Each paragraph here deserves its own chapter, and one day maybe I will allocate enough of my time to do just that. For now, I'm putting it out there in a shorter form, just to help readers realize what all needs to be improved in the software development industry.
I'm a software architect and developer. What I wrote below is how software is built today.
I'm trying to fix it for people, teams, and organizations. This is what I do for living. I do this either by either working on complex and challenging software projects or by providing training courses around various topics of software development and software architecture.
If you are a developer and you recognize yourself below, please take it calmly. I'm not trying to criticize you. I'm trying to raise awareness and hopefully, positively affect behavior of every developer out there. I'm trying to make world better.
I'm still amazed how many companies are ready to pay salary to developers who consider bugs in software a normal thing.
I consider every bug an unfortunate mistake, and I take them seriously. They are waste of money, time, and patience.
If a developer says bugs are normal to be found in software she writes, then be prepared to have bugs in the software she gives to you. Good luck!
This relates to all kinds of tests. Anything that asserts quality of the product that a developer delivers, is considered not the developer's job. That's how much developers care about what they put in front of customers.
Developers don't like writing unit tests.
Developers don't like writing acceptance tests.
Developers don't like writing functional tests (they put this responsibility on Testers).
Most developers don't even know what TDD or BDD means.
Some developers don't even run an application after they wrote code and before they pass it to testers.
I have witnessed a developer asking a product owner to make a choice between a feature delivered fast without unit tests, or with unit tests but much later.
What do you think a product owner, a non technical person, would choose? of course feature delivered faster was the favorite.
But why whould any normal developer present such a choice to non-developers? why would any developer consider doing a bad job just because somebody does not understand the consequences?
When developers see a bad code which is just 2 lines away from where they are looking at right now, they don't bother to clean it up. They don't bother fixing something if they see it's not right.
Some developers like their own code so much that they forbid others touching it. Code they wrote, no matter how bad it can become, is a history forever.
I personally don't care about "my" code. Please fix it if I missed anything. I know you have good intentions for the software if you do so. That's all that matters.
If you don't refactor somebody else's or your own code when you see that it needs improvement, you are adding to the debt.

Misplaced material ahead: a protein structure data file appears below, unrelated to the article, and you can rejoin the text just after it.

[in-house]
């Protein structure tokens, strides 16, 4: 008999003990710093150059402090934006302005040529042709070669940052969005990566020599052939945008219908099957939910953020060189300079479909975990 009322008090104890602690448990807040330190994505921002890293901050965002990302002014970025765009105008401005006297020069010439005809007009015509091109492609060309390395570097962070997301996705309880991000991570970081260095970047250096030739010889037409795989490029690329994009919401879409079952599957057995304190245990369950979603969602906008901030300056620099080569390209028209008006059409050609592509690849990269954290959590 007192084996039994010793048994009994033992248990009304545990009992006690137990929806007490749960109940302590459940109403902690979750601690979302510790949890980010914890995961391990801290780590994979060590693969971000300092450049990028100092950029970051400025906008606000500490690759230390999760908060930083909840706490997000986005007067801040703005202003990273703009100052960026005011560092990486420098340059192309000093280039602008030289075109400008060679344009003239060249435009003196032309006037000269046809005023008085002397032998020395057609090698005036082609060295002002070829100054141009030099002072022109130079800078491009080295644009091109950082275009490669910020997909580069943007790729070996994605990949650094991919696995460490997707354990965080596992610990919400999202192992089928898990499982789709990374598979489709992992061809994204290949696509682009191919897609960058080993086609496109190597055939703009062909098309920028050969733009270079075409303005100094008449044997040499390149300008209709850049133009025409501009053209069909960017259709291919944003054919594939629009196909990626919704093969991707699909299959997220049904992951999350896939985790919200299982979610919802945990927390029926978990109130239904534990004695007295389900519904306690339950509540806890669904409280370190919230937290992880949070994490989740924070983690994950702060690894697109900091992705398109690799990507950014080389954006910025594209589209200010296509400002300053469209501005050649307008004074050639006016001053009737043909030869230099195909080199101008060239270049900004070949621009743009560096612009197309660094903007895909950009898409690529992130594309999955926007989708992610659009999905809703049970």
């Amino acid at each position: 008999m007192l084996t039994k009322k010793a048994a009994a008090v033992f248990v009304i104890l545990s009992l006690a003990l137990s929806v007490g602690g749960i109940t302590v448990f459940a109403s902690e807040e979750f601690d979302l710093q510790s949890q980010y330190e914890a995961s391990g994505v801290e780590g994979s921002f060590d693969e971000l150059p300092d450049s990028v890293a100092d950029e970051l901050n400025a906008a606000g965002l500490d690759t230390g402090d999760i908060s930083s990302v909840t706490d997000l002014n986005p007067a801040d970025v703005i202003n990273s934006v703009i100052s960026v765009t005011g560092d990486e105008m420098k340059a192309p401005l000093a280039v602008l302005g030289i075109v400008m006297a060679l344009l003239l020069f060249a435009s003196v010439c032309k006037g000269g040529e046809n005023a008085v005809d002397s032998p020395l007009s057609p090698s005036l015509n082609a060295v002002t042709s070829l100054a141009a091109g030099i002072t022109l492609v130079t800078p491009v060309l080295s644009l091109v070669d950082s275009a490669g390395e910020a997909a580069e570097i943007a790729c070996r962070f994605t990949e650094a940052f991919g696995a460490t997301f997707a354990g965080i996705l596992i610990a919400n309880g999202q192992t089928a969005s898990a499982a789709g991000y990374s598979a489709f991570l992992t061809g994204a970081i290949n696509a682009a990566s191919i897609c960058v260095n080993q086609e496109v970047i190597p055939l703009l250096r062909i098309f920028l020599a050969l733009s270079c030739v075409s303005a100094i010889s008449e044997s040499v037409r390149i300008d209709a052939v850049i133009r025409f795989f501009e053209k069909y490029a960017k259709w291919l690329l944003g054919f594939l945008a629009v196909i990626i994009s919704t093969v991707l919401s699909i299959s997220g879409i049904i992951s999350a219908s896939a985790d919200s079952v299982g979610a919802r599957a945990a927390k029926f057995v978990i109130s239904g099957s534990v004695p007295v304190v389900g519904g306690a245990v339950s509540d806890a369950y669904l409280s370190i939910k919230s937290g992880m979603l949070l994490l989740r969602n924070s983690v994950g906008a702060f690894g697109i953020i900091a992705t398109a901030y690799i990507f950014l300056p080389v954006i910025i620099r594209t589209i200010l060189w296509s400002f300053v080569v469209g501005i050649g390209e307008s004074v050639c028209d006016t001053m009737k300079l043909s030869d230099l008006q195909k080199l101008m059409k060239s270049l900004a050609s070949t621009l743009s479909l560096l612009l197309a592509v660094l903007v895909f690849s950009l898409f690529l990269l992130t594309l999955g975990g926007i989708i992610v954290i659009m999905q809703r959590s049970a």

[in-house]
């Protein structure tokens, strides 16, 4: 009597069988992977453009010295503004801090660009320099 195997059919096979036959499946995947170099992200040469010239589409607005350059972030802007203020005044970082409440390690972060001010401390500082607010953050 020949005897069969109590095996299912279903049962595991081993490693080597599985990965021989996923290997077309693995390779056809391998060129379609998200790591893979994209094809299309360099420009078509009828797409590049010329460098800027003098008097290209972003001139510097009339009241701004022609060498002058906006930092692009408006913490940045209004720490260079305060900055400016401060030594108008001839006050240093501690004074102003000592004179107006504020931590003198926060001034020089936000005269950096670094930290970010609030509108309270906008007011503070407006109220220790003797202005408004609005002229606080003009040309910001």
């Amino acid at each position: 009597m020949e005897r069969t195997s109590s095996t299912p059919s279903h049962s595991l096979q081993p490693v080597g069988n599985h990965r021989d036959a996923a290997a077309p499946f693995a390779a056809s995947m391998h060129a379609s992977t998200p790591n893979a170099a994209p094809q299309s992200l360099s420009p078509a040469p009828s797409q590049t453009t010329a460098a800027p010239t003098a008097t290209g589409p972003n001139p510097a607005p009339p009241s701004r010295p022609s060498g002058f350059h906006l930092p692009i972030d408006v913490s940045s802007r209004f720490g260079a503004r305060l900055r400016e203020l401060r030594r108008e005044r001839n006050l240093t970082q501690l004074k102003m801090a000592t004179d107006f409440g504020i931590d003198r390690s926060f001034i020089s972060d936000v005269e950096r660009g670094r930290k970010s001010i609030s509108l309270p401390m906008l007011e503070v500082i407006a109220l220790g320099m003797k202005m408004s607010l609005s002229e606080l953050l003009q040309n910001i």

Nobody will come to pay back the debt if you are not doing it yourself. Or are you smarter than others?
One day, you will slow down with the heavy weight of the debt that you have accumulated.
When the deadline approaches, a developer understands that the delivery is impossible. Project manager demands work to be delivered on time no matter what. Finally, developer agrees and decides to do a quick and dirty job just to meet the deadline.
Most of the developers cannot say No instead of compromising quality.
I think there must be some self confidence and transparency to avoid such problems. Explanation requires cultural shift and won't fit on a page or two.
Software can be complex from inside, but it should be simple to maintain and run without developers around.
That's how developers should understand "Simplicity is the ultimate sophistication".
However, developers want to use simplest skills possible, without any knowledge of advanced design techniques, and they want to build a mission critical software. They think simplicity means - no skills needed. But simplicity means - to hide complexity.
A person without skills cannot say a phrase in a concise and short form. Anybody can explain a meaning of an apple using 100 words. Only a skilled person can be short and concise.
Development teams are kept apart from CI/CD processes. They don't know how to build, integrate, deploy, run, and maintain their application in production environment.
If they don't know all these important steps, then they have no idea how to make them better. That's why there are so many problems in all those areas and nobody can say confidently how to fix them.
Development teams should own both development and running of the application. "You built it - you run it".
Many developers and architects will claim that they are following TDD, BDD, DDD, and many other buzzwords. You wouldn't even think that they have learned these words just to participate in "fancy" conversations or to pass interviews.